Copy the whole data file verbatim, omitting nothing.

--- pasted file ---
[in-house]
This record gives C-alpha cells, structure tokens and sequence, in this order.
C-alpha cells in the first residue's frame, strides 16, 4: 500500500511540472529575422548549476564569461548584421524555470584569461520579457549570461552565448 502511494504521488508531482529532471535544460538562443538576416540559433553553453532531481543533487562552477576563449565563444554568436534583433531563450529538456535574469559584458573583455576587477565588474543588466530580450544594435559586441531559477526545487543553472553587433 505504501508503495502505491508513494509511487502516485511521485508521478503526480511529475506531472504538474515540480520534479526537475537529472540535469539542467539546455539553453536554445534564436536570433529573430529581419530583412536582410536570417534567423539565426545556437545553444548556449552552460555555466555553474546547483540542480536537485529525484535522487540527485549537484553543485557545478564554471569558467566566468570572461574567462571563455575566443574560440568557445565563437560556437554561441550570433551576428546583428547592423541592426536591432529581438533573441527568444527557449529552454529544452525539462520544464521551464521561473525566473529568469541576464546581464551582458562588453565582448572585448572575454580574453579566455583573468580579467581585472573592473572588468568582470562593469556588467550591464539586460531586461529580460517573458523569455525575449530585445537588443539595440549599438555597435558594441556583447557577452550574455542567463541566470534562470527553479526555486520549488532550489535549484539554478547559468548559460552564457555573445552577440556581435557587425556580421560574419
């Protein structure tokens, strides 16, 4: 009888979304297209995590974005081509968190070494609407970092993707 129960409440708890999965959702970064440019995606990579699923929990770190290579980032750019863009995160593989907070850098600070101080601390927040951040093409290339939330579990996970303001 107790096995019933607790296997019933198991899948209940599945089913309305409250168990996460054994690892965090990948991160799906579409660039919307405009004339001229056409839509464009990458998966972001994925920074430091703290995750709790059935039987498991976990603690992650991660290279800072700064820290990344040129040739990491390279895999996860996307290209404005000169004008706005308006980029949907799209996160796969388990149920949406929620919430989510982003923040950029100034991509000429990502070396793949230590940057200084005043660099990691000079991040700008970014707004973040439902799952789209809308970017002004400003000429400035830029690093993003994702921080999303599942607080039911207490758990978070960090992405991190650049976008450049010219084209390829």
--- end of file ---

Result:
[in-house]
This record gives C-alpha cells, structure tokens and sequence, in this order.
C-alpha cells in the first residue's frame, strides 16, 4: 500500500511540472529575422548549476564569461548584421524555470584569461520579457549570461552565448 502511494504521488508531482529532471535544460538562443538576416540559433553553453532531481543533487562552477576563449565563444554568436534583433531563450529538456535574469559584458573583455576587477565588474543588466530580450544594435559586441531559477526545487543553472553587433 505504501508503495502505491508513494509511487502516485511521485508521478503526480511529475506531472504538474515540480520534479526537475537529472540535469539542467539546455539553453536554445534564436536570433529573430529581419530583412536582410536570417534567423539565426545556437545553444548556449552552460555555466555553474546547483540542480536537485529525484535522487540527485549537484553543485557545478564554471569558467566566468570572461574567462571563455575566443574560440568557445565563437560556437554561441550570433551576428546583428547592423541592426536591432529581438533573441527568444527557449529552454529544452525539462520544464521551464521561473525566473529568469541576464546581464551582458562588453565582448572585448572575454580574453579566455583573468580579467581585472573592473572588468568582470562593469556588467550591464539586460531586461529580460517573458523569455525575449530585445537588443539595440549599438555597435558594441556583447557577452550574455542567463541566470534562470527553479526555486520549488532550489535549484539554478547559468548559460552564457555573445552577440556581435557587425556580421560574419
């Protein structure tokens, strides 16, 4: 009888979304297209995590974005081509968190070494609407970092993707 129960409440708890999965959702970064440019995606990579699923929990770190290579980032750019863009995160593989907070850098600070101080601390927040951040093409290339939330579990996970303001 107790096995019933607790296997019933198991899948209940599945089913309305409250168990996460054994690892965090990948991160799906579409660039919307405009004339001229056409839509464009990458998966972001994925920074430091703290995750709790059935039987498991976990603690992650991660290279800072700064820290990344040129040739990491390279895999996860996307290209404005000169004008706005308006980029949907799209996160796969388990149920949406929620919430989510982003923040950029100034991509000429990502070396793949230590940057200084005043660099990691000079991040700008970014707004973040439902799952789209809308970017002004400003000429400035830029690093993003994702921080999303599942607080039911207490758990978070960090992405991190650049976008450049010219084209390829």